Drinking From The Cup: What The World Learned From Football

Share this articleShare on FacebookTweet about this on TwitterShare on Google+Share on LinkedInEmail this to someone
Drinking From The Cup - What The World Learned From Football

We watched. We cheered. We held our breath. And we celebrated. All 27 million of us, worldwide, as we watched teams compete in The World Cup in Brazil. There were tweeting Brazucas and snazzy boots. There were spying drones and stylish haircuts. There was a final with just ten red cards, the least since 1986, and a time stoppage clock with a sponsor plastered all over it. Fun and frustration aside, there were also lessons to be learned from this amazing set of contests, many of them that translate well from the football pitch to the office.

Whilst much of our business knowledge is gained in the classroom or the conference room, handed down by teachers and mentors, there’s no substitute for a live, 3D event. In sport, like in life, there are teachable moments that illustrate the good stuff, making the difference between a glorious win and a disappointing head-hanger. Here are five takeaway lessons that you probably spotted if you’ve been glued to the telly for the past three weeks watching football. Put them to good use:

  1. It’s not over till it’s over. Sometimes that last effort makes all the difference, like in the 113th minute of the Germany vs Argentina final. Keeping your head in the game for the full clock is what winners do. Focus, then follow through. Your confidence will shine in interviews, presentations, challenges, and whenever your mettle is about to be tested, with persistence at your side. Giving up, even when things seem a bit bleak, prematurely steals away any opportunity for success. Staying on task gives you not just the chance to win, but also the chance to learn some things that may prove valuable next time around, win or lose. Never, never, never give up on yourself.
  2. Persieing works. We’re not talking launching headlong across the conference room table to score a goal like flying Dutchman Van Persie, but we are talking about aiming high. Going for a little more than you are comfortable with, whether it involves an educational pursuit, a career move, or a personal best in potholder weaving, is a strategy that can deliver results you never dreamed possible. Set your sights high and commit to the accomplishment. If you do happen to fall short, you’ve given it your honest best, and again have probably noted a few things that you’ll do differently next time. If you go for it and get it, congratulations are definitely in order.
  3. Snazzy boots do not necessarily mean fancy footwork. There was a boatload of fussy footwear tearing up the turf around Rio, and it was fun to watch the fashion show. From Lionel Messi’s World Cup Birthday Boot, to Nike’s flashy gold Neymar Hypervenom, footballers sported some remarkable designs. Style matters, to be sure, and it’s always good to look smart, whether you’re running down the field or striding up to your next boss, but there is more to success. Substance, as in knowledge, experience, creativity, and the like, makes a career take off much faster than new kicks. Keep in mind, however, that even an Einstein genius won’t make it through today’s demanding critiques if personal grooming isn’t up to snuff. Keep things relatively neat and clean, while directing resources to knowledge, skills, and abilities. Those that matter will not be put off if you have yet to achieve that GQ wardrobe. They’re too busy focusing on your interesting ideas and conversation.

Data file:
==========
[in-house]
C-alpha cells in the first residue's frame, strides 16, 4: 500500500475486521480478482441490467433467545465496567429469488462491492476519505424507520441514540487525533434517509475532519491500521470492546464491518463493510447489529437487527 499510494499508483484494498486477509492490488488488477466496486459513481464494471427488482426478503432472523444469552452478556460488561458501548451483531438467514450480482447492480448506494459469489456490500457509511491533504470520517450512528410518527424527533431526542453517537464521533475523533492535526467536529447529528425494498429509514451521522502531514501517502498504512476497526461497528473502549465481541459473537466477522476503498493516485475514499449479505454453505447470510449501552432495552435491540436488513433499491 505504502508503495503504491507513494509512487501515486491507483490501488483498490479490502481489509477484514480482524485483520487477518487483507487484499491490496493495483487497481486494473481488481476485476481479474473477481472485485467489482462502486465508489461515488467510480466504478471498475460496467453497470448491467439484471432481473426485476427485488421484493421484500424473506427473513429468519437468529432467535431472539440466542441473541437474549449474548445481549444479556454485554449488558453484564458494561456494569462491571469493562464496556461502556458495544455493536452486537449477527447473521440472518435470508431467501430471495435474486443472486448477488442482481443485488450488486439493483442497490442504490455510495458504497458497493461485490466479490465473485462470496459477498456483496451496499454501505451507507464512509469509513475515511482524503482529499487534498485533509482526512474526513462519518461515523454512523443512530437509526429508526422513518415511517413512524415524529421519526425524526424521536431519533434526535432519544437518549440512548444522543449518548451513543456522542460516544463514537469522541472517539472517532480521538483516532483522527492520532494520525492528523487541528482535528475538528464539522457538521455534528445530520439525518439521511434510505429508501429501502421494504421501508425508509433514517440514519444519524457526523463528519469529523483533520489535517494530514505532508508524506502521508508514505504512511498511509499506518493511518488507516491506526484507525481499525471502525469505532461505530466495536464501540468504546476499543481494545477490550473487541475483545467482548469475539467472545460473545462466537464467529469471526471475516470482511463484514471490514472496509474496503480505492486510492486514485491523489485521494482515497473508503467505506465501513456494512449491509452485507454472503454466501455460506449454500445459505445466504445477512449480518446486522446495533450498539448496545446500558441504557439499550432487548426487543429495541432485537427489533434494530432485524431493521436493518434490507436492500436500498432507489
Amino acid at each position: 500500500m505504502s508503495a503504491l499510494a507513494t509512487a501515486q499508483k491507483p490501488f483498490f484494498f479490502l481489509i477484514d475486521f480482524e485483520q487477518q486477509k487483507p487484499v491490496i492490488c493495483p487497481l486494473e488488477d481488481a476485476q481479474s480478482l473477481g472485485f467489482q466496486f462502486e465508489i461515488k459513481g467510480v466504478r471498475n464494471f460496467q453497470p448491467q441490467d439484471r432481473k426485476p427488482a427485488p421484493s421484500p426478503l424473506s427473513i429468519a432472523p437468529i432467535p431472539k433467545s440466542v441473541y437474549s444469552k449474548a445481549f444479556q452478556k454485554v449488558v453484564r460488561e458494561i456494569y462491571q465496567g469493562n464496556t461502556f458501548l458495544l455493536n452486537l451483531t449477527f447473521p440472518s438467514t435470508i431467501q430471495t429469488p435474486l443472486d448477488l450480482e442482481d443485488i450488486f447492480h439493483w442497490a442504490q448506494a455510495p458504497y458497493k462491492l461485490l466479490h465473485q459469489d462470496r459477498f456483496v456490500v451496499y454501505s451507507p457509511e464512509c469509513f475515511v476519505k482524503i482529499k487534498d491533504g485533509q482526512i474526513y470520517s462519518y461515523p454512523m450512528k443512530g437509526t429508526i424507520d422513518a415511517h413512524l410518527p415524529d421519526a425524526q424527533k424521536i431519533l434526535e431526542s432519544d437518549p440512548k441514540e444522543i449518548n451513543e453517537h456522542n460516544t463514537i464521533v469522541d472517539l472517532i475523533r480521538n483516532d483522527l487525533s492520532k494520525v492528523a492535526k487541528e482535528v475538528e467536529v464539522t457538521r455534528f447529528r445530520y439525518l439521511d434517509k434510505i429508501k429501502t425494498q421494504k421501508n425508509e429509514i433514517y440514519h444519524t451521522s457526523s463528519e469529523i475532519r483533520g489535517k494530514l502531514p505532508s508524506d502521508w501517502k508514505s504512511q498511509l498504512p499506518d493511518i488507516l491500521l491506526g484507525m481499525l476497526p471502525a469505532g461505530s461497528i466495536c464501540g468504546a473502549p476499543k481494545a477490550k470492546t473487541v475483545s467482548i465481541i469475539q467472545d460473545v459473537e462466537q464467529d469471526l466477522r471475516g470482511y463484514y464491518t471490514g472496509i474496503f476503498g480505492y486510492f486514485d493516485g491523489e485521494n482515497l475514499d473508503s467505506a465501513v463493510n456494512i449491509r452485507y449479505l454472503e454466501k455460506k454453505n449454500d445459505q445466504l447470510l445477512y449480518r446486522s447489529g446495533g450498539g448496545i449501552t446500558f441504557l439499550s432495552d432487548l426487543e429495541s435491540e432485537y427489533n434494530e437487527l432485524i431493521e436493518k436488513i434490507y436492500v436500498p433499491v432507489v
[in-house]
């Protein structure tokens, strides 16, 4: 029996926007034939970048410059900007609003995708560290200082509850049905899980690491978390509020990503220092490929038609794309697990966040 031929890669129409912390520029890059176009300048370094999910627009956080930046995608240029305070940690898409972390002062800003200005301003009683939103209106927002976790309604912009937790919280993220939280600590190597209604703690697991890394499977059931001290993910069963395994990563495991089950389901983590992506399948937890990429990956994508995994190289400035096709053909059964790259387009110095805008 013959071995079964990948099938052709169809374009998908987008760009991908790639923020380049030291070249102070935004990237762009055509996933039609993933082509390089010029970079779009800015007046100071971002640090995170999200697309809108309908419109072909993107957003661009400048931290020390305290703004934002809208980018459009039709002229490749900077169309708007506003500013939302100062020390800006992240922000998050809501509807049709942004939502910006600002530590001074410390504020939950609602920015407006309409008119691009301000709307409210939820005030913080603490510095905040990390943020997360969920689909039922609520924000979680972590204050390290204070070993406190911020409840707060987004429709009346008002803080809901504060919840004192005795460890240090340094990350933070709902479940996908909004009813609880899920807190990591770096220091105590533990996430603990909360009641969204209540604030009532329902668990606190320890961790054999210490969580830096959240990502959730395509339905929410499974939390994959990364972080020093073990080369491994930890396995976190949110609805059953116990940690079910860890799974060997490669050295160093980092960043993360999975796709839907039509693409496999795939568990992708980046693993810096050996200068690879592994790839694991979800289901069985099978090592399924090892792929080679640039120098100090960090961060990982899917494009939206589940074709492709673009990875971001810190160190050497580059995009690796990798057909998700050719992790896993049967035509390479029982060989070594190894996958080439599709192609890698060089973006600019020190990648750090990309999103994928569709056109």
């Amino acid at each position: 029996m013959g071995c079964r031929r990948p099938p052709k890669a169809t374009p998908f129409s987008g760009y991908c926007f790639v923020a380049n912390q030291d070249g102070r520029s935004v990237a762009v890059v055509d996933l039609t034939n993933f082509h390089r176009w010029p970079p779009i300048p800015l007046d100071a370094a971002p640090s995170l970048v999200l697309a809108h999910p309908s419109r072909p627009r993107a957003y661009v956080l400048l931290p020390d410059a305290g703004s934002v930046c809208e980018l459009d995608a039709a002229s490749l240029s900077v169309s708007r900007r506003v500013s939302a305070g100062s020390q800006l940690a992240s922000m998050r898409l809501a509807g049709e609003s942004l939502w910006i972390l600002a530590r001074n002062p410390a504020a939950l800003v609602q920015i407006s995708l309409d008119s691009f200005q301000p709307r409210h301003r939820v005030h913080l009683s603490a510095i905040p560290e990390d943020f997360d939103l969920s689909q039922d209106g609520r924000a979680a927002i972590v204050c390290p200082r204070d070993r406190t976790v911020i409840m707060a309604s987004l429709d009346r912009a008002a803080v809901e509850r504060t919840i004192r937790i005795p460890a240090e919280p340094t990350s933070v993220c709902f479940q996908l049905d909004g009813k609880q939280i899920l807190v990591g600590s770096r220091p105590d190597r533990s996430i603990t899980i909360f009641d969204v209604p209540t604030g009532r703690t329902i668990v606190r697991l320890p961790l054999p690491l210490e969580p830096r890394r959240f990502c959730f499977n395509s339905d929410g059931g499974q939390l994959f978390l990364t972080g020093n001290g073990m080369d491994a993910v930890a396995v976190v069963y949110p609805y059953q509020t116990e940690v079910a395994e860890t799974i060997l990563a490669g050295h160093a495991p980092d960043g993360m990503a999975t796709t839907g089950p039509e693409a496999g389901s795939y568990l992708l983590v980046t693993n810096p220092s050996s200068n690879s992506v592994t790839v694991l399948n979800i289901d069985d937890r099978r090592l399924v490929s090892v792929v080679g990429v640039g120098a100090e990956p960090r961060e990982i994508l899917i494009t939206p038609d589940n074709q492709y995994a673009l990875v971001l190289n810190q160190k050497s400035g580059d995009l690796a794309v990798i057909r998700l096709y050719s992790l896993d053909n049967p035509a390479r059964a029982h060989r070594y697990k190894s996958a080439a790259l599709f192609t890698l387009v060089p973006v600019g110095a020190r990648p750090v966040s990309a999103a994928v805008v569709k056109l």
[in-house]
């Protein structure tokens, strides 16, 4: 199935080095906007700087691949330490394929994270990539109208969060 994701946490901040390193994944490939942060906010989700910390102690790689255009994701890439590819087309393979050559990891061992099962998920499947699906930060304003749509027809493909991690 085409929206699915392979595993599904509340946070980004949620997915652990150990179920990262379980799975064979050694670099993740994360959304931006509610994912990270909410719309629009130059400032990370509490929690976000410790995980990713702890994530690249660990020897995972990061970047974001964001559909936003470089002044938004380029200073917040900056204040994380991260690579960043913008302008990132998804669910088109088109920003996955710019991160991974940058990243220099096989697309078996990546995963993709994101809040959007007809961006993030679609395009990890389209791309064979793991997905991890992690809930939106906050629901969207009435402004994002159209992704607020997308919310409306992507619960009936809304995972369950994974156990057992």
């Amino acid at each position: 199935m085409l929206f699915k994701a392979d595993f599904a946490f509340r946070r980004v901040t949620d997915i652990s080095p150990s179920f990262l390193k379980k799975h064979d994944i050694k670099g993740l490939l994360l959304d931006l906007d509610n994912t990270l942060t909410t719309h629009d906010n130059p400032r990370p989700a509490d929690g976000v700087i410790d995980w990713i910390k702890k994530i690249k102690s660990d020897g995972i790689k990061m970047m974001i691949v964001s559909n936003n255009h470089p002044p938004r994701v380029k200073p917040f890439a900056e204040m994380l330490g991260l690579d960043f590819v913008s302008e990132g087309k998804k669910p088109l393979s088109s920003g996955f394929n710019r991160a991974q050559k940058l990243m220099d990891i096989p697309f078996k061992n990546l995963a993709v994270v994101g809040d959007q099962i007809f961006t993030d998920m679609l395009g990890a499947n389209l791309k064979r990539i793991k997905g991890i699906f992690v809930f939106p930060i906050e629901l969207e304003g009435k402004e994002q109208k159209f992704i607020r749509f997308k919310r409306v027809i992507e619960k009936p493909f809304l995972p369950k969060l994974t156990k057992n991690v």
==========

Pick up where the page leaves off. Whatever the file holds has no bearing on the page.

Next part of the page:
4. Which wins, an awesome team or a superstar? Yes, that’s a trick question. No matter how accomplished a player is, it is nearly impossible to win a contest without the support of the team. They may not all be out there kicking goals, but they’re all doing their part to help the forward to put numbers up on the board. Similarly, a team without a standout or two is at a distinct disadvantage. It’s like a business without a manager, or a corporation without a CEO. Someone has to lead, others have to support. When leadership and support staff work together, everyone wins, both on the sports field and in business.
  5. Opportunities are funny things. Some people think they just magically happen. Others believe they are built on the backs of strategy, experience, and hard work. Either way, if you don’t recognize one when it’s coming at you, it simply doesn’t matter. Whether it’s serendipity or strategy that prompts an opening, staying engaged, constantly scanning the horizon for what could become the chance of a lifetime can have big payoffs. Consequently, if you’re away with the pixies while someone else drops the ball, you’ll miss an important opportunity that may not knock again soon. Recognizing every opportunity for what it is, knowing what to do with it, and acting decisively, are all key.

The World Cup won’t come around again until 2018, when we all have reason to watch another marathon of matches, broadcast from a widespread collection of venues scattered about Russia. There will be fabulous teams, standout superstars, a classy new ball, and some stylish trends. Who knows? Black shoes may even become the “it” that everyone must have. There will be lots of chatter about culture, globalization, social media, and personal stories. There will also be winners and losers. For some, especially those at the very top, winning may be everything. For most, there are lots of ways to win, and not all of them are reflected by the score.

In the classic work, The Art of War, Sun Tsu sagely advises that “Victorious warriors win first and then go to war, while defeated warriors go to war first and then seek to win.” That winning first thing may have some merit. Let’s give it a shot.

Share this articleShare on FacebookTweet about this on TwitterShare on Google+Share on LinkedInEmail this to someone

Leave a Reply